St. Louis prosecutor: Evidence fabricated in murder case
ST. LOUIS (AP) — St. Louis’ prosecutors are seeking a new trial for a man serving a life sentence for murder after an internal investigation found authorities fabricated evidence and paid a key witness.
The request for a new trial filed last week comes after St. Louis Circuit Attorney Kim Gardner created a Conviction Integrity Unit that took another look at the case against Lamar Allen Johnson. Gardner is one of several prosecutors around the U.S. who has been elected in recent years while promising criminal justice reform.
Johnson, 45, was convicted in 1995 and sentenced to life in prison without possibility of parole for the death of Marcus Boyd. Police and St. Louis prosecutors at the time alleged that he and co-defendant Phillip Campbell fatally shot Boyd over a fight about drug dealing. Campbell and another man who confessed to his role in the slaying, James Howard, have since signed sworn affidavits stating that Johnson was not involved.
According to a report from Gardner’s office, police pressured the only eyewitness to identify Johnson in a lineup, even though the two shooters wore masks that covered most of their faces. The witness took back his identification in a 2003 letter to a pastor.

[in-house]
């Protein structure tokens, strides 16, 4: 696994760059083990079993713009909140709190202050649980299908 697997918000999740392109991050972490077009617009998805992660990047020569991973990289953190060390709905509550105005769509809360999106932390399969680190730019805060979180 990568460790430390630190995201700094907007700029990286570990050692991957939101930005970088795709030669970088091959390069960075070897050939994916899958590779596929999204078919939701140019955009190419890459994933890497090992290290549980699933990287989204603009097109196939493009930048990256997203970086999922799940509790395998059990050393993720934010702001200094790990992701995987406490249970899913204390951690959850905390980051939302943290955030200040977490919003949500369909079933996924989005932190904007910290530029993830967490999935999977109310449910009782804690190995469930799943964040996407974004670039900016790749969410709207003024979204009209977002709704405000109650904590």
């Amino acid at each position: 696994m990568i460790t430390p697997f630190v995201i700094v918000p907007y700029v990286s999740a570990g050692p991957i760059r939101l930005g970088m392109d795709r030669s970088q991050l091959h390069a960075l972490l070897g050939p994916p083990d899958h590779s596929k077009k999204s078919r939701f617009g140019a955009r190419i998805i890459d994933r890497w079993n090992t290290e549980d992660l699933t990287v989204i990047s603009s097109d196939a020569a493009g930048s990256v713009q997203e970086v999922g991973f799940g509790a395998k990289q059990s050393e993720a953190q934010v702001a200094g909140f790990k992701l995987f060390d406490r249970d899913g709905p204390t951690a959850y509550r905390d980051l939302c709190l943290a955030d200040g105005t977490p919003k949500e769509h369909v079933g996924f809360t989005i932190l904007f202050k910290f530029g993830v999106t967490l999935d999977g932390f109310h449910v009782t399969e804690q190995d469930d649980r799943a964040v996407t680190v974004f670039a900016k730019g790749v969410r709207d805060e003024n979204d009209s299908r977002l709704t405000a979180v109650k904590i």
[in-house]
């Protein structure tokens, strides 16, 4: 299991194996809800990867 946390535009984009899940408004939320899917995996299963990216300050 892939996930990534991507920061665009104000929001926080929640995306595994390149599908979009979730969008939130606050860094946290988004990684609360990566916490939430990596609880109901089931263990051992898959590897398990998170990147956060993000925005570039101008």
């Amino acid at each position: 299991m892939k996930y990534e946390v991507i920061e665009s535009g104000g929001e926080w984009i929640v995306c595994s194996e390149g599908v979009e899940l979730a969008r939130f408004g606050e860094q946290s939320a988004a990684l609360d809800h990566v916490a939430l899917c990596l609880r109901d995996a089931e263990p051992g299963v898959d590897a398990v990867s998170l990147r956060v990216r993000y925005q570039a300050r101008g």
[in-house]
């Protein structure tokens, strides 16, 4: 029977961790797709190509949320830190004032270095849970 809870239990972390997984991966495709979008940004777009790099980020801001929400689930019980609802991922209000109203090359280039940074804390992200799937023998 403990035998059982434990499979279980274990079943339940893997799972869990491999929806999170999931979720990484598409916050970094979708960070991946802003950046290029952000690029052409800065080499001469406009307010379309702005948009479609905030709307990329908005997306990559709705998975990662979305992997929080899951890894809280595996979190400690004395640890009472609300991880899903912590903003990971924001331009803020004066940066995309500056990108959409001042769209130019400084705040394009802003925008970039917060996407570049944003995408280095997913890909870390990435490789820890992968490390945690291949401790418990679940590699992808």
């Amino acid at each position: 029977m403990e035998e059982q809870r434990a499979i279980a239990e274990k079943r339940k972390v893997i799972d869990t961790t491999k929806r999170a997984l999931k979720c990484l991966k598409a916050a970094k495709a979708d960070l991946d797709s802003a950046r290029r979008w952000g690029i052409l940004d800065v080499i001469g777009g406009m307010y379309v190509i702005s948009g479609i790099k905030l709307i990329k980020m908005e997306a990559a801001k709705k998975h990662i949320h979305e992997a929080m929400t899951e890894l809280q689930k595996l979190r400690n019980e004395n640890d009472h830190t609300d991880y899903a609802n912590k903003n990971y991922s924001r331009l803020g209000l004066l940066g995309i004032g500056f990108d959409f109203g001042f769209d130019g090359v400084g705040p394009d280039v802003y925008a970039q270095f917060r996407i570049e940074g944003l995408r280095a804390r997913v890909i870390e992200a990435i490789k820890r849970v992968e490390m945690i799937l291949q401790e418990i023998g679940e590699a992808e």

Police also promised to help the witness move to St. Louis County and gave him more than $4,000 for moving expenses, the report says.
“The violation of Johnson’s constitutional rights enabled the State of Missouri to obtain a conviction and sentence of life without the possibility of parole against Johnson despite overwhelming evidence of innocence,” attorneys for Gardner’s office wrote in their request for a new trial.
Gardner spokeswoman Susan Ryan said because Johnson has already been convicted, the office cannot move to dismiss charges against him until a new trial is opened.
Dwight Warren, the assistant circuit attorney who prosecuted the case, told the St. Louis Post-Dispatch that Gardner’s motion is “nonsense.” Warren retired from after Gardner’s election in 2016.
St. Louis police spokesman Sgt. Keith Barrett in an email said the agency does not comment on pending litigation.
A hearing on the request for a new trial is set for Aug. 1
Campbell was sentenced to a seven-year prison term for voluntary manslaughter. Howard was never charged.
“Lamar Johnson was not involved in the death of Marcus Boyd,” Howard wrote in an excerpt from an affidavit included in the report. “I know Lamar Johnson is innocent of that crime because I was there and Lamar Johnson was not there.”